The movie was released by Dimension Films on August 22, 2003, opening at #10 at the U.S. Box office and grossed $4,855,798 on its opening weekend. It was released domestically in 2,206 theaters grossing $15,550,605 in the United States.[1] The film was also released in foreign theaters, grossing a further $2,640,400 with its highest sales of $691,999 in Russia and its lowest sales in the Czech Republic, for a total of $18,191,005 worldwide.[2]

Reception[edit]

My Boss's Daughter garnered negative reviews from critics. It received an 8% approval rating on Rotten Tomatoes based on 74 reviews, with an average score of 2.7/10. The site's consensus states: "Offensive, incoherent, and ineptly acted and directed."[3] Metacritic, which assigns a normalized rating out of 100 top reviews from mainstream critics, the film has an average score of 15, based on 19 reviews, indicating "overwhelming dislike".[4]

Scott Tobias of The A.V. Club criticized Zucker's comedic timing of his stock-in-trade non-sequiturs and Kutcher's "sleepwalking" performance for failing to keep the rest of the cast grounded, calling it "an abysmal screwball comedy that relies heavily on idiocy from both sides of the screen."[5] Elvis Mitchell of The New York Times called it a "muddled comedy of confusion" that delivers tasteless and outdated Farrelly brothers-style humor.[6] Entertainment Weekly's Lisa Schwarzbaum gave the film an overall "F" grade. She criticized the "manic sloppiness" of the jokes from the supporting ensemble and Zucker's direction for feeling like "a substitute teacher soldiering through a day's work for a day's pay at a decertified school."[7] Robert Koehler of Variety felt that Zucker broke a cardinal rule of making comedy look like a lot of work by misusing the comedic talents of his cast but concluded that: "Nonetheless, the movie looks and sounds reasonably good, particularly with Andrew Laws' crucial and shiny production design."[8]

The film received three nominations at the 24th Golden Raspberry Awards including Worst Actor for Ashton Kutcher (also for Cheaper by the Dozen and Just Married), Worst Supporting Actress for Tara Reid and Worst Screen Couple for both Kutcher and Reid (also for Just Married with Brittany Murphy) but lost to Ben Affleck (Daredevil, Gigli and Paycheck), Demi Moore (Charlie's Angels: Full Throttle) and both Affleck and Jennifer Lopez (Gigli) respectively.[9][10]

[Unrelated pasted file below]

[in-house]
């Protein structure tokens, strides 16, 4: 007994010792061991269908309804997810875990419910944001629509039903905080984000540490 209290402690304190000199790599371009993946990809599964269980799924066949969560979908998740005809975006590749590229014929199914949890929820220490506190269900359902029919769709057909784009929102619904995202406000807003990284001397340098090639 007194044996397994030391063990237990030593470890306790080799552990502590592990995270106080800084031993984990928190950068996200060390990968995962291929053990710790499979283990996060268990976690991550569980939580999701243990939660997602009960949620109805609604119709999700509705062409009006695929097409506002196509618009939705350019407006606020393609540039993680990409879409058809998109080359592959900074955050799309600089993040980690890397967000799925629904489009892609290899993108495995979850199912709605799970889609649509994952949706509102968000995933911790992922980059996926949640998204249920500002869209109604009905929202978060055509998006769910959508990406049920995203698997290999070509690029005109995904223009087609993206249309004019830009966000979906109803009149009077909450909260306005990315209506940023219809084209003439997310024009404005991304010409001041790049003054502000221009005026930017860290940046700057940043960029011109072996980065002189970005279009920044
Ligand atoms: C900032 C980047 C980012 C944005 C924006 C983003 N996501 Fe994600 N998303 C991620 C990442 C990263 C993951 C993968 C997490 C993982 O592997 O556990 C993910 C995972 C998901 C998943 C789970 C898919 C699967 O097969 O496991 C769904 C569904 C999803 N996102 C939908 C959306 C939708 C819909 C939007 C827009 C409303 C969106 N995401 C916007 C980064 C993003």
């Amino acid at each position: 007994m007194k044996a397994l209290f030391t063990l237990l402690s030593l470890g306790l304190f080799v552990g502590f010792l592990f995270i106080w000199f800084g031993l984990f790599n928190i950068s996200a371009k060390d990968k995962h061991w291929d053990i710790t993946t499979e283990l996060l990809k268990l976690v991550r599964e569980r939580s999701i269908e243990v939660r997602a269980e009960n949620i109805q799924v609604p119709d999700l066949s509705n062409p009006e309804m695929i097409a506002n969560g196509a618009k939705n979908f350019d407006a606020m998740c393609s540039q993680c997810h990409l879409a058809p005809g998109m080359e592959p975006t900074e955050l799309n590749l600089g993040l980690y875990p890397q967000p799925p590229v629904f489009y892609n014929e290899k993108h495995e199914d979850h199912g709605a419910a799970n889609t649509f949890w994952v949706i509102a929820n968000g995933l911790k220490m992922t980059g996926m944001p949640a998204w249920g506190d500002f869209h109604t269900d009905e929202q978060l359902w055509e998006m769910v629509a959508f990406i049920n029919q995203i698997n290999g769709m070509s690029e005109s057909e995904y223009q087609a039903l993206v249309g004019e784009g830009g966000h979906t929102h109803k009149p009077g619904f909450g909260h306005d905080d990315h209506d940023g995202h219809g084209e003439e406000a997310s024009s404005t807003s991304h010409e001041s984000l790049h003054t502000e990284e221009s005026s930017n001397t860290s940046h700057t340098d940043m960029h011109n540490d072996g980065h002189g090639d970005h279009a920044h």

References[edit]

  1. ^ a b c "My Boss's Daughter (2003)". Box Office Mojo. Internet Movie Database. Retrieved June 16, 2009.
  2. ^ "My Boss's Daughter (2003): International Box Office Results". Box Office Mojo. Internet Movie Database. Retrieved June 16, 2009.
  3. ^ "My Boss's Daughter (2003)". Rotten Tomatoes. Fandango Media. Archived from the original on October 24, 2020. Retrieved June 16, 2009.
  4. ^ "My Boss's Daughter Reviews". Metacritic. CBS Interactive. Archived from the original on November 17, 2020. Retrieved January 2, 2021.
  5. ^ Tobias, Scott (August 26, 2003). "My Boss's Daughter". The A.V. Club. The Onion. Archived from the original on June 15, 2020. Retrieved June 15, 2020.
  6. ^ Mitchell, Elvis (August 23, 2003). "Film Review: House-sitting for the Boss as a High-Risk Love Ploy". The New York Times. Archived from the original on October 8, 2020. Retrieved June 15, 2020.
  7. ^ Schwarzbaum, Lisa (September 5, 2003). "My Boss's Daughter". Entertainment Weekly. Time Inc. Archived from the original on November 24, 2020. Retrieved June 15, 2020.
  8. ^ Koehler, Robert (August 24, 2003). "My Boss's Daughter". Variety. Penske Media Corporation. Archived from the original on November 4, 2017. Retrieved June 15, 2020.
  9. ^ Silverman, Stephen M. (January 26, 2004). "J.Lo Heads List of Razzie Nominees". People. Meredith Corporation. Archived from the original on June 22, 2020. Retrieved June 19, 2020.
  10. ^ Germain, David (March 1, 2004). "'Gigli' voted worst in Raspberry Awards". Pittsburgh Post-Gazette. Block Communications. Archived from the original on June 21, 2020. Retrieved June 19, 2020.

External links[edit]